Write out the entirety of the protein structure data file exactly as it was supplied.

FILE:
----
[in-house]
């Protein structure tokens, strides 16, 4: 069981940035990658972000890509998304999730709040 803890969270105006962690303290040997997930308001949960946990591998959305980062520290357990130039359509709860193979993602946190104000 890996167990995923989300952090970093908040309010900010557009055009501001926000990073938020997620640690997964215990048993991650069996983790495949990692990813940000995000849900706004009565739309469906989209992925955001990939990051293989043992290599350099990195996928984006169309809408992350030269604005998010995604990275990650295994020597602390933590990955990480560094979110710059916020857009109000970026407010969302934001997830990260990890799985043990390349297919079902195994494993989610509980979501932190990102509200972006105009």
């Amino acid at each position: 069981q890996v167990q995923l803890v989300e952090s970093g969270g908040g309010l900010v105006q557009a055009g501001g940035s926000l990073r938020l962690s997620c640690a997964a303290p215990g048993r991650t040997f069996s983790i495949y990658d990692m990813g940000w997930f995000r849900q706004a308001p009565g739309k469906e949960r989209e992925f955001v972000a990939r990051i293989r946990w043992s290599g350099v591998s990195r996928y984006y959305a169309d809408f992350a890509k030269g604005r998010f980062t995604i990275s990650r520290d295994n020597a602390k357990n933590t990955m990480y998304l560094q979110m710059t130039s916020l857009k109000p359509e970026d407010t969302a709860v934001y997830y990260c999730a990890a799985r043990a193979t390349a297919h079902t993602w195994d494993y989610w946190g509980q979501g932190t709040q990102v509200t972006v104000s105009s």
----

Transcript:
[in-house]
């Protein structure tokens, strides 16, 4: 069981940035990658972000890509998304999730709040 803890969270105006962690303290040997997930308001949960946990591998959305980062520290357990130039359509709860193979993602946190104000 890996167990995923989300952090970093908040309010900010557009055009501001926000990073938020997620640690997964215990048993991650069996983790495949990692990813940000995000849900706004009565739309469906989209992925955001990939990051293989043992290599350099990195996928984006169309809408992350030269604005998010995604990275990650295994020597602390933590990955990480560094979110710059916020857009109000970026407010969302934001997830990260990890799985043990390349297919079902195994494993989610509980979501932190990102509200972006105009």
């Amino acid at each position: 069981q890996v167990q995923l803890v989300e952090s970093g969270g908040g309010l900010v105006q557009a055009g501001g940035s926000l990073r938020l962690s997620c640690a997964a303290p215990g048993r991650t040997f069996s983790i495949y990658d990692m990813g940000w997930f995000r849900q706004a308001p009565g739309k469906e949960r989209e992925f955001v972000a990939r990051i293989r946990w043992s290599g350099v591998s990195r996928y984006y959305a169309d809408f992350a890509k030269g604005r998010f980062t995604i990275s990650r520290d295994n020597a602390k357990n933590t990955m990480y998304l560094q979110m710059t130039s916020l857009k109000p359509e970026d407010t969302a709860v934001y997830y990260c999730a990890a799985r043990a193979t390349a297919h079902t993602w195994d494993y989610w946190g509980q979501g932190t709040q990102v509200t972006v104000s105009s």